Posts tagged with "New York"

Posted by cclapper on 03/20/11
cover image
Greenwich Village, New York -- 1950's: Paralleling Kaniuk's own life, we follow a young painter through an explosively creative 1950's Greenwich Village, where Billie Holiday, Willem de Kooning, Frank Sinatra, Charlie Parker, and the Harlem Jazz Clubs form a jittering background of lives at high energies.  Wounded, a war veteran, and nineteen Kaniuk hits the Village, the vanishing Yiddish Lower East Side, and threads all the intoxicating worlds of love and art blossoming in this dynamic time.
 
Publisher's Weekly calls Yoram Kaniuk's novel a "masterwork of technical virtuosity and tough sentiment" in  a starred review, one of publishing's most hoped-for accolades.      

Posted by cclapper on 03/10/11
cover image
New York, New York -- Sweeping Through Time! From a fishing village on the island of Manna hata, to the Twin Towers and on to today... it's all in here!  Rutherfurd did the same thing (famously) for London-
 
Reminds me of Steven Saylor's ROMA and EMPIRE
 
 
Or almost anything by James Michener!
 
TimelyVery  timely!

Posted by cclapper on 08/05/11
cover image
New York City -- time of the Carnegies, 1906: Judge Jackson is presiding over the trial of Al Drayson, the anarchist who exploded a bomb at the great Carnegie wedding.  But Drayson didn't kill glitterati, doyens of the upper realms of wealth.  No, his bomb killed simple onlookers and passersby, including a child.  An important trial, caught up in public scrutiny... until Judge Jackson is found in his town house; the doors locked, his throat hacked.  Detective Simon Ziele would never have been assigned to such a high-profile case, but the investigation falls into his lap, and he has no choice.  Was it Drayson's followers?  Or... ?
 
From what I have seen, it looks like Steffanie Pintoff has captured the social climate of the age- the powerful hierarchies that make up New York City of the early 1900's; the poor living just around the corner from the rich, the Tenderloin not so far from Gramercy Park.  The first in this series, In the Shadow of Gotham, won the Edgar and was in contention for the Agatha, Anthony, and  Macavity awards as well.  Then came A Curtain Falls, and now Secret of the White Rose.  Insights to an age.

Posted by mingh on 04/18/12
cover image

1845. New York City forms its first police force. The great potato famine hits Ireland. These two seemingly disparate events will change New York City. Forever.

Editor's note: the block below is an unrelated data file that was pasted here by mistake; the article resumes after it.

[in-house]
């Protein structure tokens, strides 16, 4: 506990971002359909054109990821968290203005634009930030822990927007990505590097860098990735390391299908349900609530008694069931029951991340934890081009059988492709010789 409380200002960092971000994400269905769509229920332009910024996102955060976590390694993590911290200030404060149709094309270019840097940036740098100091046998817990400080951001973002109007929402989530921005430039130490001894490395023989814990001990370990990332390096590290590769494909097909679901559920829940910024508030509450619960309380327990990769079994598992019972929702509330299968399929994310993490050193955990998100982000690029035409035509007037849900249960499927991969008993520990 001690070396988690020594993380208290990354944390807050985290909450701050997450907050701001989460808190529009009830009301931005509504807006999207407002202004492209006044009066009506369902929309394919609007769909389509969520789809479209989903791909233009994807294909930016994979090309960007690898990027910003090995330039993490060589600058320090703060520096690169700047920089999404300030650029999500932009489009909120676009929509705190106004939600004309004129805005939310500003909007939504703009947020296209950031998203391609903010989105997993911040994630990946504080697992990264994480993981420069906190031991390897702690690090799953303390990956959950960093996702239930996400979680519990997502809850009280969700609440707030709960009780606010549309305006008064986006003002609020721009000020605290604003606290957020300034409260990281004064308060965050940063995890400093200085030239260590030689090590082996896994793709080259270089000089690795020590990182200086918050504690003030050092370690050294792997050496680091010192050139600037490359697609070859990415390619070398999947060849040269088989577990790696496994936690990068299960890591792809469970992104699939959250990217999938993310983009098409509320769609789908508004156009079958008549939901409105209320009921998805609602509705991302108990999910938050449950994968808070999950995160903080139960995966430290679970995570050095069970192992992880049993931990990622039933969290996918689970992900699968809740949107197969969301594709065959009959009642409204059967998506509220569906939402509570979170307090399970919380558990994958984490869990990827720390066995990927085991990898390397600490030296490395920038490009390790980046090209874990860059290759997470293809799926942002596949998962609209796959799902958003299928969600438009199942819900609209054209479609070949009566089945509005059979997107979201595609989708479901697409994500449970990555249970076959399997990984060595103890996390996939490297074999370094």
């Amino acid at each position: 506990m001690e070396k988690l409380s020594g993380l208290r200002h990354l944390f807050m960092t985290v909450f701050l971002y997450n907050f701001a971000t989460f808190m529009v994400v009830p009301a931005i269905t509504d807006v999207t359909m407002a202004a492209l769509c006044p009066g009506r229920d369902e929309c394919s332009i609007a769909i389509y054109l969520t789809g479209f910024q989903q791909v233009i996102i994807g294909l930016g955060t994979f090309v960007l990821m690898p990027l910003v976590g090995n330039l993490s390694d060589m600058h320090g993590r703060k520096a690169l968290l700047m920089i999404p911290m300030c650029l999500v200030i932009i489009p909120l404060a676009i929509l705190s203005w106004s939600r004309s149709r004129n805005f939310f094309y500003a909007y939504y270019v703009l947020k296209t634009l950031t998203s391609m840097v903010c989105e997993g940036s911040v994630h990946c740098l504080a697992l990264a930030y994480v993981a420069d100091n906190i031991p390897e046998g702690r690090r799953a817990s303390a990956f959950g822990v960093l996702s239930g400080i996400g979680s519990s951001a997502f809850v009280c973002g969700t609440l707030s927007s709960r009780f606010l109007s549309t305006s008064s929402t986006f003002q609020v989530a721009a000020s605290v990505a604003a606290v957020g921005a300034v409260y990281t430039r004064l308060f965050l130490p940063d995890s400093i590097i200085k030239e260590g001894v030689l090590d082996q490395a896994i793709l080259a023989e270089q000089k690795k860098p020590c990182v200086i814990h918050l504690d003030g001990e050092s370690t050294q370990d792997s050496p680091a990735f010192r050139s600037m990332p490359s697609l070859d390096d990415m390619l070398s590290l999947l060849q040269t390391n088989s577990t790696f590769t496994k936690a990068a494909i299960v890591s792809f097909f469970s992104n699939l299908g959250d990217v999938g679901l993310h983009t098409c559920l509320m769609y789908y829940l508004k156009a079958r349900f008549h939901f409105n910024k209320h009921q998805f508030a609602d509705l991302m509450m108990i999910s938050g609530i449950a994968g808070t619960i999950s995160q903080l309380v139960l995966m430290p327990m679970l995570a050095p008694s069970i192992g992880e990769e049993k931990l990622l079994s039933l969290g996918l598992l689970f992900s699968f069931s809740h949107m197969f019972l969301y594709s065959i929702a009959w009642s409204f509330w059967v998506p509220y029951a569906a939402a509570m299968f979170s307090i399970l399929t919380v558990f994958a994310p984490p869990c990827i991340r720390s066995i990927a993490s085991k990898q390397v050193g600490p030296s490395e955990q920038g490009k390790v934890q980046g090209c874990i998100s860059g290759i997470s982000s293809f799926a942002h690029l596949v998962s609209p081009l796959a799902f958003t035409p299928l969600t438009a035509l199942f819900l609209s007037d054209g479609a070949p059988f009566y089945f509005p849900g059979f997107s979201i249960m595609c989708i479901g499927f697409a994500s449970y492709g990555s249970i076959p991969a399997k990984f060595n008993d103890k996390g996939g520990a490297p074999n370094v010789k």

Timothy Wilde tends bar near the Exchange, saving every dollar and shilling in hopes of winning the girl of his dreams. But when his dreams literally incinerate in a fire devastating downtown Manhattan, he finds himself disfigured, unemployed, and homeless. His older brother obtains Timothy a job in the newly minted NYPD, but he is highly skeptical of this untested police force. And he is less than thrilled that his new beat is the notoriously down-and-out Sixth Ward-at the border of Five Points, the world's most notorious slum.

One night while returning from his rounds, heartsick and defeated, Timothy runs into a little slip of a girl --a girl not more than ten years--dashing through the dark in her nightshift . . . covered head to toe in blood.

Timothy knows he should take the girl to the House of Refuge, yet he can't bring himself to abandon her. Instead, he takes her home, where she spins wild stories, claiming that dozens of bodies are buried in the forest north of 23rd Street. Timothy isn't sure whether to believe her or not, but, as the truth unfolds, the reluctant copper star finds himself engaged in a battle for justice that nearly costs him his brother, his romantic obsession, and his own life.


Posted by cclapper on 04/01/11
cover image
1867- Later - Earlier -- New York, South Sea Islands, England: The life of H. M. -- and 'H. M.' is Herman Melville, includes cannibals, New York society, seamen, writers, wives and children.  England, America and many seas.  Melville leads many lives, and we are there.  His great friend Nathaniel Hawthorn appears often.
 
Jay Parini also wrote The Last Station, made into the film with Helen Mirren and Christopher Plummer; nominated for two Academy Awards.  Poetry, non-fiction, and, obviously, other fiction too.  Looks like an intense window into Melville's life- much I had never heard about 'til now.